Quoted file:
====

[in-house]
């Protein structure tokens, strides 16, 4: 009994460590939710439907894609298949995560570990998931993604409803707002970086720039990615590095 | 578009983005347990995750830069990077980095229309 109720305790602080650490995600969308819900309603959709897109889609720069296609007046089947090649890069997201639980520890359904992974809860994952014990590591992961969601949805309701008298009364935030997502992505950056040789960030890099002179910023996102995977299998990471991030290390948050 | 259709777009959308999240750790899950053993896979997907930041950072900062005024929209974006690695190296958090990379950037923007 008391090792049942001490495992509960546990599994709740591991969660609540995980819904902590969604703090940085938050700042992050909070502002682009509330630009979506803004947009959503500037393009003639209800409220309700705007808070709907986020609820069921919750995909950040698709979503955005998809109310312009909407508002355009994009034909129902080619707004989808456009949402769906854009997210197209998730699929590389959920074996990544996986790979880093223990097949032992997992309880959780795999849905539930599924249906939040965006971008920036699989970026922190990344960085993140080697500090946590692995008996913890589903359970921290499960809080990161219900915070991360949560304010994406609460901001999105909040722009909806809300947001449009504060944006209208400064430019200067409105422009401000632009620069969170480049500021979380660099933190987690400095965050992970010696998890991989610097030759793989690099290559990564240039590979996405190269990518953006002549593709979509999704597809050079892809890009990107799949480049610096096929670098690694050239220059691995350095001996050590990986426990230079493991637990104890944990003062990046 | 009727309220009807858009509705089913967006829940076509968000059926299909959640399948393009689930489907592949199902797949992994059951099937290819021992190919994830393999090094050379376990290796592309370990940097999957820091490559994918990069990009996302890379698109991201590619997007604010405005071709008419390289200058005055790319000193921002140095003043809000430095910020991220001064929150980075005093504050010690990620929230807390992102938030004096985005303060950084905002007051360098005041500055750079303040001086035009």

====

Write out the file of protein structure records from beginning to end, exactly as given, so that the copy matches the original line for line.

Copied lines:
[in-house]
């Protein structure tokens, strides 16, 4: 009994460590939710439907894609298949995560570990998931993604409803707002970086720039990615590095 | 578009983005347990995750830069990077980095229309 109720305790602080650490995600969308819900309603959709897109889609720069296609007046089947090649890069997201639980520890359904992974809860994952014990590591992961969601949805309701008298009364935030997502992505950056040789960030890099002179910023996102995977299998990471991030290390948050 | 259709777009959308999240750790899950053993896979997907930041950072900062005024929209974006690695190296958090990379950037923007 008391090792049942001490495992509960546990599994709740591991969660609540995980819904902590969604703090940085938050700042992050909070502002682009509330630009979506803004947009959503500037393009003639209800409220309700705007808070709907986020609820069921919750995909950040698709979503955005998809109310312009909407508002355009994009034909129902080619707004989808456009949402769906854009997210197209998730699929590389959920074996990544996986790979880093223990097949032992997992309880959780795999849905539930599924249906939040965006971008920036699989970026922190990344960085993140080697500090946590692995008996913890589903359970921290499960809080990161219900915070991360949560304010994406609460901001999105909040722009909806809300947001449009504060944006209208400064430019200067409105422009401000632009620069969170480049500021979380660099933190987690400095965050992970010696998890991989610097030759793989690099290559990564240039590979996405190269990518953006002549593709979509999704597809050079892809890009990107799949480049610096096929670098690694050239220059691995350095001996050590990986426990230079493991637990104890944990003062990046 | 009727309220009807858009509705089913967006829940076509968000059926299909959640399948393009689930489907592949199902797949992994059951099937290819021992190919994830393999090094050379376990290796592309370990940097999957820091490559994918990069990009996302890379698109991201590619997007604010405005071709008419390289200058005055790319000193921002140095003043809000430095910020991220001064929150980075005093504050010690990620929230807390992102938030004096985005303060950084905002007051360098005041500055750079303040001086035009």